Using CActive

This document describes the use of the CActive class to implement asynchronous services and requests.

Writing derived classes

A CActive -derived class must fulfil a number of requirements, including providing a constructor and a number of functions.

To write a class which encapsulates an asynchronous service:

  • define and implement a C++ constructor through which the priority of the active object can be specified. A typical implementation calls the CActive constructor through a constructor initialization list.

  • define data members representing the asynchronous service provider; the number and meaning of these members depends on the services offered by the service provider

  • define and implement a second-phase ConstructL() member function, if this is necessary to initialize contact with the asynchronous service provider.

  • define and implement a DoCancel() member function to handle a cancel request to the service provider. This function is defined as pure virtual in CActive and any class derived from CActive must define and implement it.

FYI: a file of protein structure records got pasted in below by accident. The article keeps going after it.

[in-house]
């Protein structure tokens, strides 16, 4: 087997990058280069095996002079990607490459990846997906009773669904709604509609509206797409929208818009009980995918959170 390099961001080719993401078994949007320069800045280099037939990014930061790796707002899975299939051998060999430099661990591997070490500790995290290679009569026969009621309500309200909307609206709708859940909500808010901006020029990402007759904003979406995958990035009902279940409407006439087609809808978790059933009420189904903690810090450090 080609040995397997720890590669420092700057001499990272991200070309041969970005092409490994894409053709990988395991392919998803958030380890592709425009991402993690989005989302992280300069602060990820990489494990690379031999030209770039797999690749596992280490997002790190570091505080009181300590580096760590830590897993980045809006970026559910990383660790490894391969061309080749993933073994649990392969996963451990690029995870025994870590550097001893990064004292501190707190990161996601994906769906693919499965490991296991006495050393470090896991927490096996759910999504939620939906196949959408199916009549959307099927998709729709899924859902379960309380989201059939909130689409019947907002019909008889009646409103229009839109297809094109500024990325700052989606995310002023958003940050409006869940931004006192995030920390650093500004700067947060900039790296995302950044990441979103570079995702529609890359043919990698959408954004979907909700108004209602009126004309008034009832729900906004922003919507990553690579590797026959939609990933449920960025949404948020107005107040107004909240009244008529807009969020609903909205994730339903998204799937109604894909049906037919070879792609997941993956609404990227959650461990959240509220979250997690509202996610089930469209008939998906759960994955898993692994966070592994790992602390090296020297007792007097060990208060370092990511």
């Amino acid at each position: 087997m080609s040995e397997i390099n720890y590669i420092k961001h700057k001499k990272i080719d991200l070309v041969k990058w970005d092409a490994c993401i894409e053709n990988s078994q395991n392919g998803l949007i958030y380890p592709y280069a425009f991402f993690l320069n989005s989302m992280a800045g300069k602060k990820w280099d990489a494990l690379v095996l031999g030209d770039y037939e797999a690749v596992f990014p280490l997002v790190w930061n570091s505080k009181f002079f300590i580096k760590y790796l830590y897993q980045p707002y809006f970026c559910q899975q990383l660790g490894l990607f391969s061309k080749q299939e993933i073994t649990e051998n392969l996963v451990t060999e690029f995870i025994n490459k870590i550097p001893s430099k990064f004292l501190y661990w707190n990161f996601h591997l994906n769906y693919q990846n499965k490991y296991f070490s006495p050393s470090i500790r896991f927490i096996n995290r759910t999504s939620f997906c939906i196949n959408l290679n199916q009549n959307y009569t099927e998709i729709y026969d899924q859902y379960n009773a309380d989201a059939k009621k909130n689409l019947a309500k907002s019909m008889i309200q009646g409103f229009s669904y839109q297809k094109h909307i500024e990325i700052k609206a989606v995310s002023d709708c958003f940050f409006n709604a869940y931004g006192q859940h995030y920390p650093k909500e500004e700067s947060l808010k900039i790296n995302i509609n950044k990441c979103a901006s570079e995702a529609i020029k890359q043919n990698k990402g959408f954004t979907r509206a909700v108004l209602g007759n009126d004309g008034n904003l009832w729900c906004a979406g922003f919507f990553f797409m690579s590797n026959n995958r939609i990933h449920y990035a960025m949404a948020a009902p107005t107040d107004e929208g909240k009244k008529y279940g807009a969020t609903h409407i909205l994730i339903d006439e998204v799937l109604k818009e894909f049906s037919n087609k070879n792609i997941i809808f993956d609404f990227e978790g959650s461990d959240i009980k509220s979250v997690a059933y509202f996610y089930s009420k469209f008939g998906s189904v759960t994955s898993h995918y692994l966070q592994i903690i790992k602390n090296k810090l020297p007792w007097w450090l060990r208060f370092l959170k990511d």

• define and implement one or more service request functions which forward requests to the service provider

To write a class which handles the completion of an asynchronous request, a RunL() function should be provided. The function is defined as pure virtual in CActive and any class derived from CActive must define and implement it. RunL():

  • handles completion of a request, if appropriate

  • if appropriate, renews the request, or initiates other requests, or decides to terminate the series of requests handled by the active object

In some cases, a derived-class's RunL() will do some pre-handling of the request, and then invoke one or more appropriate virtual functions to handle particular types of completion. A further-derived class must provide virtual functions to specify the way various types of completion are handled.

In the general case, the derivation of a concrete active object from the CActive base class may involve

  • a derivation for encapsulating the service

  • a derivation for encapsulating the abstract handling of completion

  • further derivations for making that handling more concrete

Depending on the circumstances, some of these stages of derivation may be amalgamated into one stage; or stages may be refined into even finer derivation stages.